The Most Dangerous Man in America: Daniel Ellsberg and the Pentagon Papers

A Daniel Ellsberg documentary, narrated by Daniel Ellsberg, is over-the-top hero-worship.

By Sean Burns
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Art of the squeal: Daniel Ellsberg may be the most notorious whistle-blower in U.S. history.

“I never much cared for Ellsberg as a person,” riffed a friend of mine, quite surprisingly, over drinks when I mentioned the movie I was reviewing this week. Maybe it was the ponytail, his activist roots or his longtime friendship with Howard Zinn—but I’d assumed my pal would be jazzed about me covering a movie that chronicles the most legendary Washington whistle-blower of all time.

“Sure, he did a great thing for this country,” my friend noted, signaling for another round of beers, “But I still think that guy might be kind of an asshole.”

It’s my sad duty to report that The Most Dangerous Man in America: Daniel Ellsberg and the Pentagon Papers will do nothing to sway my drinking buddy’s opinion. Narrated by Ellsberg himself, it’s a big, sloppy, undeniably riveting blow-job of a documentary, allowing its subject final say with no outside critical perspective or even a dissenting viewpoint. He also comes off as douchey.

I guess it’s probably best to think of this as a much-needed corrective to Errol Morris The Fog of War, which began the incredibly annoying PR rehabilitation of Vietnam War-architect and former Secretary of Defense Robert McNamara under similar hero-worship terms, until his death last summer passed fairly unnoticed with few besides my father and I dancing in the streets.

McNamara bears the brunt of it in Most Dangerous Man, as Ellsberg begins the picture as a geeky, think-tank operator for The RAND Corporation, so gung-ho he’s willing to do a tour in Vietnam just to see how great everything’s going. Upon his return, our hero eventually grew so disillusioned with the state of things in the former French Indochina that he Xeroxed and leaked 7,000 pages of a secret, deeply incriminating McNamara study to his elected public officials.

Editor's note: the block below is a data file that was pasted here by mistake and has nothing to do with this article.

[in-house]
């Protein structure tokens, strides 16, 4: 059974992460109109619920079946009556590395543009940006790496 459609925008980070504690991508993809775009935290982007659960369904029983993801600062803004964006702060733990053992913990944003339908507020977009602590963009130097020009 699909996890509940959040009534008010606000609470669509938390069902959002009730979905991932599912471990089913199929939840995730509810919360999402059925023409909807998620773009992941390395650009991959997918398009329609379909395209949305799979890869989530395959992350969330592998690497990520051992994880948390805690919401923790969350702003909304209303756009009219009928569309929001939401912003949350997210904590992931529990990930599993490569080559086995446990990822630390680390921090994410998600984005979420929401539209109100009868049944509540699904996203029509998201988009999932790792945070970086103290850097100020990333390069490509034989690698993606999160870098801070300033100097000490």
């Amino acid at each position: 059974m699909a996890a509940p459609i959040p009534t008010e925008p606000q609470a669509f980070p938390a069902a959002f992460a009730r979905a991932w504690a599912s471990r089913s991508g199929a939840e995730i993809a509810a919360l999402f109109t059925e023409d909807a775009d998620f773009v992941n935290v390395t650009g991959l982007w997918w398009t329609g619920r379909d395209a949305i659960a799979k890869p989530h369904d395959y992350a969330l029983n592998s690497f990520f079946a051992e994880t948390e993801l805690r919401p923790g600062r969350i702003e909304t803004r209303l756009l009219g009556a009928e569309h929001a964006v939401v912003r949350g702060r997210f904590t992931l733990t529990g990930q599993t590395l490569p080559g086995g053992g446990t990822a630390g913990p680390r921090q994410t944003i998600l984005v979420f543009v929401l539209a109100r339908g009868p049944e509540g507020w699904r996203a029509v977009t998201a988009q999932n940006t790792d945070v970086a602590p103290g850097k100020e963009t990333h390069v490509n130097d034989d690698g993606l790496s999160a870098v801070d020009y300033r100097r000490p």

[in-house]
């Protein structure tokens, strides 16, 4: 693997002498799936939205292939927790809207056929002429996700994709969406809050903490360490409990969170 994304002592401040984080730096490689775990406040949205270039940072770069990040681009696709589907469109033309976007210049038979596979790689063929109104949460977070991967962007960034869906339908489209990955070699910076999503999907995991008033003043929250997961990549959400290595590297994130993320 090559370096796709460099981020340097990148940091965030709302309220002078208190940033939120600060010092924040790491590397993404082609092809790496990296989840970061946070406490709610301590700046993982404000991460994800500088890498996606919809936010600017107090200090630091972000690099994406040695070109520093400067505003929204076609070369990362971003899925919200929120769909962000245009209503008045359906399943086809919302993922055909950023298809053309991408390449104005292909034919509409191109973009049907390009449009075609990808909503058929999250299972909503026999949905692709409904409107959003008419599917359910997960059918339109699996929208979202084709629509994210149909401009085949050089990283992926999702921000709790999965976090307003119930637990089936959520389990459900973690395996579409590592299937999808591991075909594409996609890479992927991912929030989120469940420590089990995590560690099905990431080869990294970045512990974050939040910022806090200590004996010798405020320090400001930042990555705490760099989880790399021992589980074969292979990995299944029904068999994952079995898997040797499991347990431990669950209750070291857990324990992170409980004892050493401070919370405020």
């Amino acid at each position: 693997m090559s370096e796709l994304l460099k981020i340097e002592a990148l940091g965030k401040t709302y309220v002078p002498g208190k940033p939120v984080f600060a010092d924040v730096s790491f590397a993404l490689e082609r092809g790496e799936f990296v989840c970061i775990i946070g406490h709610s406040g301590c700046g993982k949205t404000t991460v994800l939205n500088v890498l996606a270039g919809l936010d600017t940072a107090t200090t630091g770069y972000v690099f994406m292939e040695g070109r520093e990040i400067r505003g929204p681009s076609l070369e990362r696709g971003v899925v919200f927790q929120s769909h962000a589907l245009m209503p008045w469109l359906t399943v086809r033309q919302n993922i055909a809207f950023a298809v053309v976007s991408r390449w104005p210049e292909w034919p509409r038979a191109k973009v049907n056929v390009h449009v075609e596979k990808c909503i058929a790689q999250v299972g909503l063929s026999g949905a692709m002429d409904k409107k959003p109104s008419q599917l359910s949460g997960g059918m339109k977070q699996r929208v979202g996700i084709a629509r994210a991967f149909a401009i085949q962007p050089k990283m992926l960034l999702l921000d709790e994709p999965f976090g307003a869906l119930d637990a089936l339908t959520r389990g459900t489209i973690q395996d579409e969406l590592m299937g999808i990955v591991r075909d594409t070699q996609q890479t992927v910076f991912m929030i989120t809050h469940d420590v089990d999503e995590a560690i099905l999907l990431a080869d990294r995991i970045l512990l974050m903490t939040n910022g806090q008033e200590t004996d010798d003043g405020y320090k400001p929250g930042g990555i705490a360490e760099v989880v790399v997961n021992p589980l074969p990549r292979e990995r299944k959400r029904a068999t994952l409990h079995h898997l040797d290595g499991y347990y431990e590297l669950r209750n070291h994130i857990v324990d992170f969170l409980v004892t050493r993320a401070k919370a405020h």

Stop me if you’ve heard this one, but sometimes politicians get us into wars that last forever and go nowhere under false pretenses.

Ellsberg didn’t get much response from what Howard Zinn calls “the culture of timidity” in Congress, so he finally blew it all out with the New York Times . Government injunctions followed, as did 18 other newspapers daring to speak the truth—damn the consequences. Eventually, junior Sen. Mike Gravel of Alaska read the contents of these “Pentagon Papers” into the Congressional record as part of a filibuster—where is such bravery today?

It’s a problematic film, too beholden to its subject—yet exciting all the same. I could have done without Ellsberg’s bizarre tangents about his love of body-surfing, or him equating a childhood memory of his father nodding off while driving the family car–killing his mother and sister. It was a cheap, Freudian explanation for why he needs to be vigilant over government. We get the point, “never let your leaders fall asleep at the wheel.” But it’s also reductive and stupid, and feels packaged for anecdotal consumption.

Bizarrely enough, The Most Dangerous Man In America induces a weird sense of nostalgia for a time when reporters did their jobs and a leak like this could prove fatal for an administration.

It made me miss larger-than-life gargoyles like Richard Nixon and Henry Kissinger, as opposed to their pathetic, tawdry ne’er do well counterparts George W. Bush and Donald Rumsfeld. (A simple audio clip of Tricky Dick swearing to take down “that no-good shit-ass son-of-a-bitching newspaper” had me squealing and kicking my feet.) The sinister science-fiction-y implications of the RAND Corporation are so much scarier and more fascinating than tedious profit-motive machinations of Halliburton, so I guess the movie works best as an eerily prescient time capsule.

They say that those who don’t learn from history are doomed to repeat it, and if The Most Dangerous Man In America proves anything, it’s that we’ve been stuck in a feedback loop for decades. It’s déjà vu all over again, except now neither the heroes nor the villains have any balls.

Grade: B-

Directors: Judith Ehrlich and Rick Goldsmith

Running time: 92 minutes

If you like this, try: Frost/Nixon, All The President’s Men

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